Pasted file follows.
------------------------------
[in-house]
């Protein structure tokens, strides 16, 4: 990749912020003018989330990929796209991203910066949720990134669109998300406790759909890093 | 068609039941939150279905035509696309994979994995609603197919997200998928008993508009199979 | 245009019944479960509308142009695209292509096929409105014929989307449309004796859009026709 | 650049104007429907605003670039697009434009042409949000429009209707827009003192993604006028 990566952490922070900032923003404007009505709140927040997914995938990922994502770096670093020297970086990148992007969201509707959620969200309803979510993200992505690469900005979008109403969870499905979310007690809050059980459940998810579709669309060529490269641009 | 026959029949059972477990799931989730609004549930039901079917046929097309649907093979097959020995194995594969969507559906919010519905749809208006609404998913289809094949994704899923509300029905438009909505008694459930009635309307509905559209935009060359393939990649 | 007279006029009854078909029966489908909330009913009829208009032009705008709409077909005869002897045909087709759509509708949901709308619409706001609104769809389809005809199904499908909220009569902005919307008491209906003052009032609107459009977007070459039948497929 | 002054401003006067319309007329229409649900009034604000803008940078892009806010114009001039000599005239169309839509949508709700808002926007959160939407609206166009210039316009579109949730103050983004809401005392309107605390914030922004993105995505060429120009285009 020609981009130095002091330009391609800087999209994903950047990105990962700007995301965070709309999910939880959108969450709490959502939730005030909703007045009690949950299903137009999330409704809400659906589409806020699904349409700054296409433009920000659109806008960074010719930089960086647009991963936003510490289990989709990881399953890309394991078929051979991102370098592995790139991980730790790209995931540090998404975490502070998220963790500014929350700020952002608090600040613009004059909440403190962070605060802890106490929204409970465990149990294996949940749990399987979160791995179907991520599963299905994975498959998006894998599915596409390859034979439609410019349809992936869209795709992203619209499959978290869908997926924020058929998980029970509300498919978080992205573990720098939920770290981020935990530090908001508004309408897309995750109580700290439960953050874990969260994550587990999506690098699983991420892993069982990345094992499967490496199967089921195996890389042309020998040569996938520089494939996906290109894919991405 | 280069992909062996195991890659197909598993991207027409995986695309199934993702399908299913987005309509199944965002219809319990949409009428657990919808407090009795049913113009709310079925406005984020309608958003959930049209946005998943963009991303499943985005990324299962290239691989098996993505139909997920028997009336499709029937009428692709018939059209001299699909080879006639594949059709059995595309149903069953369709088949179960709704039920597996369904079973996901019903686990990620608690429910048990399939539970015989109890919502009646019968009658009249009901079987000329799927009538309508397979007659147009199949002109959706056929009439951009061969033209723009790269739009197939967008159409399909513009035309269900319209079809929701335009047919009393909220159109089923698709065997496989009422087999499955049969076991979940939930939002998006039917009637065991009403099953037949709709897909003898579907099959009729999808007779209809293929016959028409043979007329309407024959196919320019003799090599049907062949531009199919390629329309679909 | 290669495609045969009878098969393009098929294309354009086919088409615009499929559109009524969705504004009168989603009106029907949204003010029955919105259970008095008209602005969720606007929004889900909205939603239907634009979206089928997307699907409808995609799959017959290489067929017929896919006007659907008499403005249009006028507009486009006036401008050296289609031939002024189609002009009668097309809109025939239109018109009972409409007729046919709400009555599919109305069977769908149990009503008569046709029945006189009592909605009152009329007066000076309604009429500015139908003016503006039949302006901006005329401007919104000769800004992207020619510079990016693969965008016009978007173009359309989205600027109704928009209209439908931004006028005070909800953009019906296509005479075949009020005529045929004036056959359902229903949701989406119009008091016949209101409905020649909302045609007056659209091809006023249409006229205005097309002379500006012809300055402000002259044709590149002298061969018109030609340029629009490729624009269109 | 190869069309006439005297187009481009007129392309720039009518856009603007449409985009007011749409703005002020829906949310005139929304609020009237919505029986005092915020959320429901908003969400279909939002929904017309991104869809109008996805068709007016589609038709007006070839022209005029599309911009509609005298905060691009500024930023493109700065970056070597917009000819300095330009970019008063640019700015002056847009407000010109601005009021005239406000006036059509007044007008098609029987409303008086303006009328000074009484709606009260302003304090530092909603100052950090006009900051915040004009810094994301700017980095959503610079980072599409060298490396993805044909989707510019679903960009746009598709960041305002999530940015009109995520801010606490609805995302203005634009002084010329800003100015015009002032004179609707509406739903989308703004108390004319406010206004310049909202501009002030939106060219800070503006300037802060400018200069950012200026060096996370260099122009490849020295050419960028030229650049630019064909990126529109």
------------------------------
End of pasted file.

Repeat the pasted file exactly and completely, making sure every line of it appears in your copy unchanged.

[in-house]
């Protein structure tokens, strides 16, 4: 990749912020003018989330990929796209991203910066949720990134669109998300406790759909890093 | 068609039941939150279905035509696309994979994995609603197919997200998928008993508009199979 | 245009019944479960509308142009695209292509096929409105014929989307449309004796859009026709 | 650049104007429907605003670039697009434009042409949000429009209707827009003192993604006028 990566952490922070900032923003404007009505709140927040997914995938990922994502770096670093020297970086990148992007969201509707959620969200309803979510993200992505690469900005979008109403969870499905979310007690809050059980459940998810579709669309060529490269641009 | 026959029949059972477990799931989730609004549930039901079917046929097309649907093979097959020995194995594969969507559906919010519905749809208006609404998913289809094949994704899923509300029905438009909505008694459930009635309307509905559209935009060359393939990649 | 007279006029009854078909029966489908909330009913009829208009032009705008709409077909005869002897045909087709759509509708949901709308619409706001609104769809389809005809199904499908909220009569902005919307008491209906003052009032609107459009977007070459039948497929 | 002054401003006067319309007329229409649900009034604000803008940078892009806010114009001039000599005239169309839509949508709700808002926007959160939407609206166009210039316009579109949730103050983004809401005392309107605390914030922004993105995505060429120009285009 020609981009130095002091330009391609800087999209994903950047990105990962700007995301965070709309999910939880959108969450709490959502939730005030909703007045009690949950299903137009999330409704809400659906589409806020699904349409700054296409433009920000659109806008960074010719930089960086647009991963936003510490289990989709990881399953890309394991078929051979991102370098592995790139991980730790790209995931540090998404975490502070998220963790500014929350700020952002608090600040613009004059909440403190962070605060802890106490929204409970465990149990294996949940749990399987979160791995179907991520599963299905994975498959998006894998599915596409390859034979439609410019349809992936869209795709992203619209499959978290869908997926924020058929998980029970509300498919978080992205573990720098939920770290981020935990530090908001508004309408897309995750109580700290439960953050874990969260994550587990999506690098699983991420892993069982990345094992499967490496199967089921195996890389042309020998040569996938520089494939996906290109894919991405 | 280069992909062996195991890659197909598993991207027409995986695309199934993702399908299913987005309509199944965002219809319990949409009428657990919808407090009795049913113009709310079925406005984020309608958003959930049209946005998943963009991303499943985005990324299962290239691989098996993505139909997920028997009336499709029937009428692709018939059209001299699909080879006639594949059709059995595309149903069953369709088949179960709704039920597996369904079973996901019903686990990620608690429910048990399939539970015989109890919502009646019968009658009249009901079987000329799927009538309508397979007659147009199949002109959706056929009439951009061969033209723009790269739009197939967008159409399909513009035309269900319209079809929701335009047919009393909220159109089923698709065997496989009422087999499955049969076991979940939930939002998006039917009637065991009403099953037949709709897909003898579907099959009729999808007779209809293929016959028409043979007329309407024959196919320019003799090599049907062949531009199919390629329309679909 | 290669495609045969009878098969393009098929294309354009086919088409615009499929559109009524969705504004009168989603009106029907949204003010029955919105259970008095008209602005969720606007929004889900909205939603239907634009979206089928997307699907409808995609799959017959290489067929017929896919006007659907008499403005249009006028507009486009006036401008050296289609031939002024189609002009009668097309809109025939239109018109009972409409007729046919709400009555599919109305069977769908149990009503008569046709029945006189009592909605009152009329007066000076309604009429500015139908003016503006039949302006901006005329401007919104000769800004992207020619510079990016693969965008016009978007173009359309989205600027109704928009209209439908931004006028005070909800953009019906296509005479075949009020005529045929004036056959359902229903949701989406119009008091016949209101409905020649909302045609007056659209091809006023249409006229205005097309002379500006012809300055402000002259044709590149002298061969018109030609340029629009490729624009269109 | 190869069309006439005297187009481009007129392309720039009518856009603007449409985009007011749409703005002020829906949310005139929304609020009237919505029986005092915020959320429901908003969400279909939002929904017309991104869809109008996805068709007016589609038709007006070839022209005029599309911009509609005298905060691009500024930023493109700065970056070597917009000819300095330009970019008063640019700015002056847009407000010109601005009021005239406000006036059509007044007008098609029987409303008086303006009328000074009484709606009260302003304090530092909603100052950090006009900051915040004009810094994301700017980095959503610079980072599409060298490396993805044909989707510019679903960009746009598709960041305002999530940015009109995520801010606490609805995302203005634009002084010329800003100015015009002032004179609707509406739903989308703004108390004319406010206004310049909202501009002030939106060219800070503006300037802060400018200069950012200026060096996370260099122009490849020295050419960028030229650049630019064909990126529109």